While 82 per cent of employers globally said focusing on employee well-being is helping them combat talent scarcity, just 67 per cent of employers in Canada said the same, according to a new survey by Randstad Sourceright.

The global survey, which polled more than 900 human resources and C-suite leaders across 18 countries, found 84 per cent of global business leaders said they’re more focused on talent experience than ever before. A vast majority (80 per cent) believe that putting personal well-being first is important to job applicants when it comes to culture, while 62 per cent are also investing in workplace culture, employee feedback and engagement systems to better gauge employee sentiments and understand their needs.

Read: Employers planning for post-pandemic future focusing on employee well-being, virtual health care

Across all global respondents, 30 per cent said talent scarcity is a major pain point. The same percentage (30 per cent) said talent is retiring or voluntarily choosing to leave the workplace, followed by increased competition for top talent (16 per cent).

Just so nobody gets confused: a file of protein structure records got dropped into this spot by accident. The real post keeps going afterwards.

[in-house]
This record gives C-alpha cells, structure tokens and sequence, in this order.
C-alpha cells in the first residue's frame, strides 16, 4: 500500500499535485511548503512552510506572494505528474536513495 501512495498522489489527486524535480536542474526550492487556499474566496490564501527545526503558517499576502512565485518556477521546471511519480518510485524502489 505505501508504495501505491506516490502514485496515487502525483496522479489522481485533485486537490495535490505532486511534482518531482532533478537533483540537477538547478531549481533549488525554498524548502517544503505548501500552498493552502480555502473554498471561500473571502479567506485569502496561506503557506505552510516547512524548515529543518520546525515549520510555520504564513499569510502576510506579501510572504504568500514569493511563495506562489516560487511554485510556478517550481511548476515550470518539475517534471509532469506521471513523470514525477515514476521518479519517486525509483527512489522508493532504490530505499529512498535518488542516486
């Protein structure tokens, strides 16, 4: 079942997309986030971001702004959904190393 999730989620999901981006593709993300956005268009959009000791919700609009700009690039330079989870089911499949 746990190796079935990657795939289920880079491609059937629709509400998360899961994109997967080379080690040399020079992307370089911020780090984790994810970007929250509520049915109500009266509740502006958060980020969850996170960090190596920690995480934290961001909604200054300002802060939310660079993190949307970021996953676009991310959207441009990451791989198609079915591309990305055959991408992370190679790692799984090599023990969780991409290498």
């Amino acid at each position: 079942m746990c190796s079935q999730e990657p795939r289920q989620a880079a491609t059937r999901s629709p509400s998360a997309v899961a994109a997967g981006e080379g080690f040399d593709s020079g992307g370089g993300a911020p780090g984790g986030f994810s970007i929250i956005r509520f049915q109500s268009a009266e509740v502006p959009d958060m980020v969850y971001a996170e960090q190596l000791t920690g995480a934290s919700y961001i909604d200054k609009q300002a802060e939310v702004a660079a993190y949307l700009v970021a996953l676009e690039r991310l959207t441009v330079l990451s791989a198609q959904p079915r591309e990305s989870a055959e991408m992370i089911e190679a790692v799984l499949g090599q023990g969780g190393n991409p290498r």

When it comes to diversity, equity and inclusion, the survey found 88 per cent of Canadian leaders are embedding DEI in their talent strategies and are integral to everything they do. However, just 54 per cent said their hiring practices supported their diversity goals in 2021.

“Canadian businesses will need to better understand how workplace diversity, equity and inclusion are fundamental elements of their talent strategy,” said Veronica Frisch, executive vice-president and head of Randstad Sourceright in Canada, in a press release. “The reality is, by sustaining the momentum behind their DEI efforts, they will expand their talent pools and gain greater access to highly-qualified professionals.”

Read: How the TTC’s first-ever chief diversity, culture officer is driving change

While the survey also found two-thirds of Canadian business leaders plan to hire extensively this year, they’re also thinking outside the box to fill roles. When asked which levers were most effective in combating talent scarcity, the top answers for Canadian employers included: building talent pools for future needs, providing flexible working situations, increasing pay and offering sign-on bonuses, seeking talent outside of their typical geographies and engaging more contingent talent.

In addition, 50 per cent of respondents said they expect their permanent workforce to work remotely at least part of the time, while 65 per cent have asked employees to come back onsite for at least a few days a week.

Read: Third of employees have left job for flexible working options